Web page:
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Evening markets: charts help soybeans buck ags' weak trend

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What started off as a broadly positive day for financial markets didn't end that way, as investors turned from relief at the fresh governments in Greece and Italy to what the next chapter of the eurozone crisis might bring.

After all, the eurozone's debt problems are hardly over, as Unicredit reminded in unveiling a third-quarter loss of E10.4bn, in part because of writedowns on Greek bonds, and a E7.5bn rights issue to shore up its capital position.

Meanwhile, yields rose on French and Belgian bonds, indicative of weakened faith in the country's prospects, while rising in German and UK sovereign debt, seen as the region's safe havens.


fell back, with stockmarkets closing lower in Europe, by more than 1% in Frankfurt and Paris, and standing 0.8% lower on Wall Street in late deals.



recovered, another sign of a "risk-off" attitude, besides hampering dollar-denominated assets such as many commodities by making them more expensive to buyers in other currencies.

And, indeed, the average commodity, as measured by the CRB index, dropped 0.7%, with Brent


shedding more than 2%.

Energy lead

Indeed, that was an extra problem for


which, as a major biofuel feedstock, has a tendency to move in line with oil.

"A weaker energy sector has caused some problems in corn," Darrell Holaday at Country Futures said, noting that the grain "did follow the stronger energy sector last week".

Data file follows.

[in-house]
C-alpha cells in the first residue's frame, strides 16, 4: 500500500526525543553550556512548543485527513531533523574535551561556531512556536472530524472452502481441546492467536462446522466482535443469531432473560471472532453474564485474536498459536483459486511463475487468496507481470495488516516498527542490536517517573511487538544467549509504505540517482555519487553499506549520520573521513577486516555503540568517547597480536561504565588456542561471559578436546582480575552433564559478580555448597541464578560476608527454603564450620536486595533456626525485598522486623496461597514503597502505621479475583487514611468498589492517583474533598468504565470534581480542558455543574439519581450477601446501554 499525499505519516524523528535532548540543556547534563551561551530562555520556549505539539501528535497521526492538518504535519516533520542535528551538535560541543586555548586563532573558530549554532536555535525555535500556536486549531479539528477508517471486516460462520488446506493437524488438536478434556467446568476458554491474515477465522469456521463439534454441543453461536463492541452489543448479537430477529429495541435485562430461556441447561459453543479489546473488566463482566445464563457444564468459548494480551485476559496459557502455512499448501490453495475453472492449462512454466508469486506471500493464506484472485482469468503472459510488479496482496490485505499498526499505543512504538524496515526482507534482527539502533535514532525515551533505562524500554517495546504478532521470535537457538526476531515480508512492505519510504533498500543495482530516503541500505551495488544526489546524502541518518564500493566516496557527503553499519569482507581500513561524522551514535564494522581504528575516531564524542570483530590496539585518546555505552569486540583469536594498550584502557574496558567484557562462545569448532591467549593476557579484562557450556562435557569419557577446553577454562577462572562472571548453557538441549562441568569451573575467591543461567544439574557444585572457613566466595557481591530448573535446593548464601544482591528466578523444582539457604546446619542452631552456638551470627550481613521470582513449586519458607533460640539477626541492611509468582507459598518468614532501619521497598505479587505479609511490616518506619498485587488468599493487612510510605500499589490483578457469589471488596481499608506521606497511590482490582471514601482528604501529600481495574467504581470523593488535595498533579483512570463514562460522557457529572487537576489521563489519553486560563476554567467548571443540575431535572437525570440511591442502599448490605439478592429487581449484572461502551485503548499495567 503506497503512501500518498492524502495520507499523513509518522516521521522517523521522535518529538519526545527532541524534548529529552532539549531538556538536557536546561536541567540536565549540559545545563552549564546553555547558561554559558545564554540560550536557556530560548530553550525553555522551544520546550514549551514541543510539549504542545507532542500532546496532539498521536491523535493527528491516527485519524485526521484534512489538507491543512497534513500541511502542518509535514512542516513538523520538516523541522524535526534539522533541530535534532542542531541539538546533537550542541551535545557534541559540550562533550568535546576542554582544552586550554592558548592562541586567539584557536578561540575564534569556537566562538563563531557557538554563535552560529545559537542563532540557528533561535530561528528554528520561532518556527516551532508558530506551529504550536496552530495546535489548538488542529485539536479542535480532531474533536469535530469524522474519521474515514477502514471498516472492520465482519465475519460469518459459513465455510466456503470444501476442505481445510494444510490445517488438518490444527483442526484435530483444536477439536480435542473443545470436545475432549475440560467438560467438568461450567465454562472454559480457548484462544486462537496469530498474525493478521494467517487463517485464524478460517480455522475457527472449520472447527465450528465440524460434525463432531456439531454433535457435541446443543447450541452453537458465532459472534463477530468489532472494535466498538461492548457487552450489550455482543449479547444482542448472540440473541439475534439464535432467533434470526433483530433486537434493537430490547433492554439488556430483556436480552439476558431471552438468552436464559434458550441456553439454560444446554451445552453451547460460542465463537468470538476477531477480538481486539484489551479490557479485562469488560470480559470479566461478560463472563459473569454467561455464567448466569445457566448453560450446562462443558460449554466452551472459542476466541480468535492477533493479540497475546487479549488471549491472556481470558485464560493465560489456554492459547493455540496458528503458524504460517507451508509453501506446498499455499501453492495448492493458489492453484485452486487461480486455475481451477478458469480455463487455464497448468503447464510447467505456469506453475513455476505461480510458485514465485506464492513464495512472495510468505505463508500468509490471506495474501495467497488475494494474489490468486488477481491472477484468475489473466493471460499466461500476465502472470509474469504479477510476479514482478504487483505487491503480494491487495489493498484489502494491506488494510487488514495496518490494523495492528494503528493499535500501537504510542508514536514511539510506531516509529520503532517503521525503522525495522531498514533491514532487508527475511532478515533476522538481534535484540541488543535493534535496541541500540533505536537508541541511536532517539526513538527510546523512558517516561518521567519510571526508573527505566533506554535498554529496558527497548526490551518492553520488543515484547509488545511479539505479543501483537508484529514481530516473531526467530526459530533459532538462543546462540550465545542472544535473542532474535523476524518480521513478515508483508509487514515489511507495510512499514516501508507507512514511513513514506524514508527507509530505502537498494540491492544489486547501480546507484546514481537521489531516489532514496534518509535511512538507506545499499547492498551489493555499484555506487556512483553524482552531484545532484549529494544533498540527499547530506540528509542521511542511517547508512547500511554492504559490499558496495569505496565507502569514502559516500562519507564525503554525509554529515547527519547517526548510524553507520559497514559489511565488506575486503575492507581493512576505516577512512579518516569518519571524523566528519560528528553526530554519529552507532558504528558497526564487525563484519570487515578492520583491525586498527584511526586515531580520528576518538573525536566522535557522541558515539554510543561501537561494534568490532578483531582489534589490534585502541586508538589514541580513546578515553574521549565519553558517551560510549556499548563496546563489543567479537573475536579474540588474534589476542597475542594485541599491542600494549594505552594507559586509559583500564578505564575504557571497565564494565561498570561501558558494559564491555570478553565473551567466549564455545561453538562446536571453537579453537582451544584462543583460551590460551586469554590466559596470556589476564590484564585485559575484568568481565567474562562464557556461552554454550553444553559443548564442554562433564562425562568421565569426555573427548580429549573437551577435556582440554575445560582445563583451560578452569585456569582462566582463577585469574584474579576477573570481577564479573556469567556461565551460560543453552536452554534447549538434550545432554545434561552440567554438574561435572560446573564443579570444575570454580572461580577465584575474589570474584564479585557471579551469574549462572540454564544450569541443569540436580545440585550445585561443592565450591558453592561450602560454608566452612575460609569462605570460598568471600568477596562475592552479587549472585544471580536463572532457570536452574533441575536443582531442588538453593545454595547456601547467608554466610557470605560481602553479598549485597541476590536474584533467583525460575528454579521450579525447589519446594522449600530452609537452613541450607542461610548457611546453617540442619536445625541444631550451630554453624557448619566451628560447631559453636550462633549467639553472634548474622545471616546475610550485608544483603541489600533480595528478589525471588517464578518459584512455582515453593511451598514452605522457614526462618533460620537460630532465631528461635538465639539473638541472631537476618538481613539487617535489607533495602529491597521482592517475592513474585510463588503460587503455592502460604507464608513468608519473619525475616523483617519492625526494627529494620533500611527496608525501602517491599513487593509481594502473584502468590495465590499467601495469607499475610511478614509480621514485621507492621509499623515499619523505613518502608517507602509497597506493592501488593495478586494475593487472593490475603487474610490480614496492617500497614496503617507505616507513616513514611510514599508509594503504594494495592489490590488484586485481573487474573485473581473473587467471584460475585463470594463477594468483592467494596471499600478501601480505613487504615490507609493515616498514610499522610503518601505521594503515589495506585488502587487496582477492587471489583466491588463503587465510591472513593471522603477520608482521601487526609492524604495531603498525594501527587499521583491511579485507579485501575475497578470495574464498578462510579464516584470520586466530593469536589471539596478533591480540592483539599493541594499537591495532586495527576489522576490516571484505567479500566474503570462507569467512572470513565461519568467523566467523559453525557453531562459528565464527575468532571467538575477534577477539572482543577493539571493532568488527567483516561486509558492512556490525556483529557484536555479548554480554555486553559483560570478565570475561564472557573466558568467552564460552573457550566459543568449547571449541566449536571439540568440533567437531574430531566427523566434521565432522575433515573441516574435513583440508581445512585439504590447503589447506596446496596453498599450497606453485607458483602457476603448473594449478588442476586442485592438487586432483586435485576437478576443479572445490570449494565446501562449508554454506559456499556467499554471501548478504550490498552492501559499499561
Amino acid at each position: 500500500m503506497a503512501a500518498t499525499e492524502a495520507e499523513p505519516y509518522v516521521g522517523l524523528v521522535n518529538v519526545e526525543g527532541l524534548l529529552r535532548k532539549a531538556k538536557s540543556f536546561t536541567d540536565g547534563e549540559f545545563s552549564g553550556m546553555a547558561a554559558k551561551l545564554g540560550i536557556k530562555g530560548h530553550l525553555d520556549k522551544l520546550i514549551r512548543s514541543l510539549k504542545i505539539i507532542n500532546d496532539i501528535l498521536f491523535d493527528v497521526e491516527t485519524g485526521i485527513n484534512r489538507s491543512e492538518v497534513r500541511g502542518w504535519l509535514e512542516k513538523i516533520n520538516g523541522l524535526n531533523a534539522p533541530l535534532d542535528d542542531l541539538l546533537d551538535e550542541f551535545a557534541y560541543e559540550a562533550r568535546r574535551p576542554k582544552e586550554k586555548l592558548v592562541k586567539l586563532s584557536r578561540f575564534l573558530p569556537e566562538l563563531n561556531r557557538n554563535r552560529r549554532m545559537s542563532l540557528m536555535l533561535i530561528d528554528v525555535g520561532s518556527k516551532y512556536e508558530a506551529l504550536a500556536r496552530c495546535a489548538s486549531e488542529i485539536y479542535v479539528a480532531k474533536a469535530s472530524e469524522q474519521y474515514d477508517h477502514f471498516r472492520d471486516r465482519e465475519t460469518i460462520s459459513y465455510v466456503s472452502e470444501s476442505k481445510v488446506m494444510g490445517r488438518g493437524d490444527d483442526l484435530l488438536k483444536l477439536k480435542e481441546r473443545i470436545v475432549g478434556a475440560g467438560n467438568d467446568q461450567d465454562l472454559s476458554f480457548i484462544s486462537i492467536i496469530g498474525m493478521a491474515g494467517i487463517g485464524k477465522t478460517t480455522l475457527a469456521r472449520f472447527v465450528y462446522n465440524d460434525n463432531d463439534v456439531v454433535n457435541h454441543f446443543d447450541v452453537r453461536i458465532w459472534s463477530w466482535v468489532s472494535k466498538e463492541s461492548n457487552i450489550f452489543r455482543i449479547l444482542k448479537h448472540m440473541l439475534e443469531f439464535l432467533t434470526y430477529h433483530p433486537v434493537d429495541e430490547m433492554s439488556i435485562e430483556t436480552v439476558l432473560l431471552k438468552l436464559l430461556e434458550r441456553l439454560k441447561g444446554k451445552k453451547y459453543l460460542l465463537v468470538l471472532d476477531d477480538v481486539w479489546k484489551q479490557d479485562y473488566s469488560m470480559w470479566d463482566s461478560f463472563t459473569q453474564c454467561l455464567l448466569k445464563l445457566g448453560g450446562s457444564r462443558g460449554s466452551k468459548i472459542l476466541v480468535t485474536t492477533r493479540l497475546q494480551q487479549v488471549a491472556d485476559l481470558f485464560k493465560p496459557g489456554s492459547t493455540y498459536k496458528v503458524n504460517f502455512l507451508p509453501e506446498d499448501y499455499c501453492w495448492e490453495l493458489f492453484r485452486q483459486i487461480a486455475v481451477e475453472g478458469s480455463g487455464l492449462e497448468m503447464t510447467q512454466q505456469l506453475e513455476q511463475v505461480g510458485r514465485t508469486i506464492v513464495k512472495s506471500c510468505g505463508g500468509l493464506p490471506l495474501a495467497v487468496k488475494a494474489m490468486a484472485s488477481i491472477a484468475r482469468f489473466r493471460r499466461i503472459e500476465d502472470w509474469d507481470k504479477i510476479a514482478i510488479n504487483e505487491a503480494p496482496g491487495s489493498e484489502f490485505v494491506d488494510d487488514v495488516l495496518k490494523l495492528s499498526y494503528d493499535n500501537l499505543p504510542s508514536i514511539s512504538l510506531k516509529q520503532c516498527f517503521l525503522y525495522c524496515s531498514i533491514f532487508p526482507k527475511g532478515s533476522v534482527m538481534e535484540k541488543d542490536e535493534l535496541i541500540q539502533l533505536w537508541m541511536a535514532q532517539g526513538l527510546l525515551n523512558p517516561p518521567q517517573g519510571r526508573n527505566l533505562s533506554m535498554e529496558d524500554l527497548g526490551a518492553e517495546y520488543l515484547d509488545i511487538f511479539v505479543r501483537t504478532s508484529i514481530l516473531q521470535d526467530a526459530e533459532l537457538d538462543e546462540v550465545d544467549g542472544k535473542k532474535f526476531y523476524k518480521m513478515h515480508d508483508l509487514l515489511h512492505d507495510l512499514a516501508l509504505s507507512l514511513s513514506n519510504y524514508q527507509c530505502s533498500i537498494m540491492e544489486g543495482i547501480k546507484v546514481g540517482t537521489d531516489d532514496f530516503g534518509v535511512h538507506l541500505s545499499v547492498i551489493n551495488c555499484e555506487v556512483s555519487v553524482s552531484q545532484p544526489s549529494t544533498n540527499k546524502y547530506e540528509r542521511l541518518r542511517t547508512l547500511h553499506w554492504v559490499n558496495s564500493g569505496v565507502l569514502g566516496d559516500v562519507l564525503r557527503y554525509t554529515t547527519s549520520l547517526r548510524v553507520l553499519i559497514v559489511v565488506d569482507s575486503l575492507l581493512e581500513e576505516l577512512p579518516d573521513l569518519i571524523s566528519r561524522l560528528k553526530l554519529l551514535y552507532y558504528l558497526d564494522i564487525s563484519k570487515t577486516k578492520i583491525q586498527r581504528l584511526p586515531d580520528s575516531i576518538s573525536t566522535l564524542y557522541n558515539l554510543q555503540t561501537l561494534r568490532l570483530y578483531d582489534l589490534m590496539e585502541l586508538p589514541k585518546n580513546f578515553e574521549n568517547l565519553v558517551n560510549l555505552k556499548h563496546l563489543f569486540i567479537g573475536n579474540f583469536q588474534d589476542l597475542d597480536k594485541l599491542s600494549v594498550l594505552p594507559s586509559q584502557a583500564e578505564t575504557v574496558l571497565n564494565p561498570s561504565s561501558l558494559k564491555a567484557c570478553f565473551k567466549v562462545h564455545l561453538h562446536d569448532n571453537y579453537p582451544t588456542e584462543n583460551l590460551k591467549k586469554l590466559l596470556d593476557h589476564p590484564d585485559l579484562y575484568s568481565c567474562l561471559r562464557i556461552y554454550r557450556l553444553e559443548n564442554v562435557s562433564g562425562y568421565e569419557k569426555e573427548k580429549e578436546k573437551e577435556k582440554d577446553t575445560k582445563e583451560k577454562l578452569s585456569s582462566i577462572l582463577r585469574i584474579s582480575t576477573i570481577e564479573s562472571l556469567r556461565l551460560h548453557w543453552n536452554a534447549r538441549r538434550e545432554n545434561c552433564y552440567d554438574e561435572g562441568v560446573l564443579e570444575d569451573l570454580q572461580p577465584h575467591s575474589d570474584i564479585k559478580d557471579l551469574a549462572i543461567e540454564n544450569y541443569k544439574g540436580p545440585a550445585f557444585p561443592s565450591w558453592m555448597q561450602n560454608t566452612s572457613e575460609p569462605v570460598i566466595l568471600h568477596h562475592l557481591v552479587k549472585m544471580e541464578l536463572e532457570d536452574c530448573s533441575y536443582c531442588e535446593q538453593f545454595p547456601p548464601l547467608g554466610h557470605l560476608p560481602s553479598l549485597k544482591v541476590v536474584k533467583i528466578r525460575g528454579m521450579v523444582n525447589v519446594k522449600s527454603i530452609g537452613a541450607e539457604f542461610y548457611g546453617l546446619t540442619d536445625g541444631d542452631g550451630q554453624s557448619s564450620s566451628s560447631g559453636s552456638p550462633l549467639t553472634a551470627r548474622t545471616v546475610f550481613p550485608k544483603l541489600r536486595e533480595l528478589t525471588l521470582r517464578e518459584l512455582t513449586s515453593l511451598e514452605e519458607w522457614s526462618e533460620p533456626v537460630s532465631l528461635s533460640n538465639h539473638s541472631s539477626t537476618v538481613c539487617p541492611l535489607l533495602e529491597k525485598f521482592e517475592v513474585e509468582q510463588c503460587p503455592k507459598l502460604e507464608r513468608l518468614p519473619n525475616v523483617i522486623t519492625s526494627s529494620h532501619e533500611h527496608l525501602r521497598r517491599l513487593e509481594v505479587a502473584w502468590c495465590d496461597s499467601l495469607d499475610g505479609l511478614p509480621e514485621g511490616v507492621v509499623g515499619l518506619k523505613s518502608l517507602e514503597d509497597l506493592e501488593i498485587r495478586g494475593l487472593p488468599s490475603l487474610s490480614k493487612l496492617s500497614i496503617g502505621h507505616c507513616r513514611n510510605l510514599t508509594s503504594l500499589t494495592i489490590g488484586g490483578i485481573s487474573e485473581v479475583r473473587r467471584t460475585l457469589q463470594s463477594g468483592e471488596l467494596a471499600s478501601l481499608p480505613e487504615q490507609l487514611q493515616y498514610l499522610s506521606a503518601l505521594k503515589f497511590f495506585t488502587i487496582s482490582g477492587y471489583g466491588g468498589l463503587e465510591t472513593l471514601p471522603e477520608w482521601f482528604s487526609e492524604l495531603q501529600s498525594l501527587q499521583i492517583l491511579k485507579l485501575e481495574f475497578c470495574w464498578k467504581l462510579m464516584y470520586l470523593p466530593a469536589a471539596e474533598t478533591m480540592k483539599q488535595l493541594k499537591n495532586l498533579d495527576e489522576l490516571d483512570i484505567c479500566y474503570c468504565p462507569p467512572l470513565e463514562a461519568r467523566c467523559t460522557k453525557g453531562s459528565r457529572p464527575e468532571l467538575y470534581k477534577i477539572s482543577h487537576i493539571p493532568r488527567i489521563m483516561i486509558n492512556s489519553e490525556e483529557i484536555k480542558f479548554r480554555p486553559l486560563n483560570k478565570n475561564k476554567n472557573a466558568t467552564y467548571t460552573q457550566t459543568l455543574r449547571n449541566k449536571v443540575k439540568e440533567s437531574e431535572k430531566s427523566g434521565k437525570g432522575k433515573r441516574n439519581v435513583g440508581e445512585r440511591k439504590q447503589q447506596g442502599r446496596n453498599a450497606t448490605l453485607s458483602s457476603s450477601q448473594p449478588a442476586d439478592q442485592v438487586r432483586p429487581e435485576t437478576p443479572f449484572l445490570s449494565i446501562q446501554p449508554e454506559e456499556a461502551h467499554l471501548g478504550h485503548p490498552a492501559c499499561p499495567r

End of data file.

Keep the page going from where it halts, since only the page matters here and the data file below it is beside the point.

"This is the biggest concern with the corn market."

Well, that and soft US exports, which Darrel Good at the University of Illinois noted are running "well below the average pace needed to reach the US Department of Agriculture projection" for 2011-12.

And there are higher sowings forecast for 2012 too.

'Apparent battle'

Set against that is the continuing strong cash market, with Paul Georgy at broker Allendale noting that the "cash market basis is suggesting farmers have closed the bin doors, probably until mid-December".

Professor Good said: "Basis levels generally remain quite strong and at record levels for this time of year in some markets".

Indeed, the corn market is witnessing an "apparent battle between current demand strength and expected weakness in 2012", evident in spreads between corn futures which "remain very choppy, with the December-July spread fluctuating between 18 and 23 cents" a bushel.

The spread actually ended on Monday at 17.75 cents, with the December contract closing down 0.8% at $6.33 ½ a bushel, and the July lot down the same at $6.51 ¼ a bushel.

'Opportunistic, or a tester'

That offered Chicago


a chance to close its unusual discount to corn. Which is did by losing a relatively modest 0.2% to finish at $6.15 ¾ a bushel.

Benson Quinn noted that "increased world wheat trade offers support to wheat markets", with Australia reminding over a 150,000-tonne sale to Saudi Arabia, the biggest on this route for more than 20 years.

However, not all that trade was quite so upbeat, with Malaysia buying Ukrainian feed wheat at $275 a tonne including freight, a price seen as "cheap" by Scott Briggs at Australia & New Zealand's London office.

"That said it was containerised so either opportunistic or a tester," he added.

Shipping setback

Indeed, it seemed some technical factors were at work in the strength of Chicago's December lot, which was not reflected in the March contract, which ended down 1.2% at $6.38 ¼ a bushel.

Nor was it seen in Kansas hard red winter wheat, which tumbled 1.7% to $6.92 a bushel, against a headwind of rains improving prospects for seedlings on the drought-tested US southern Plains.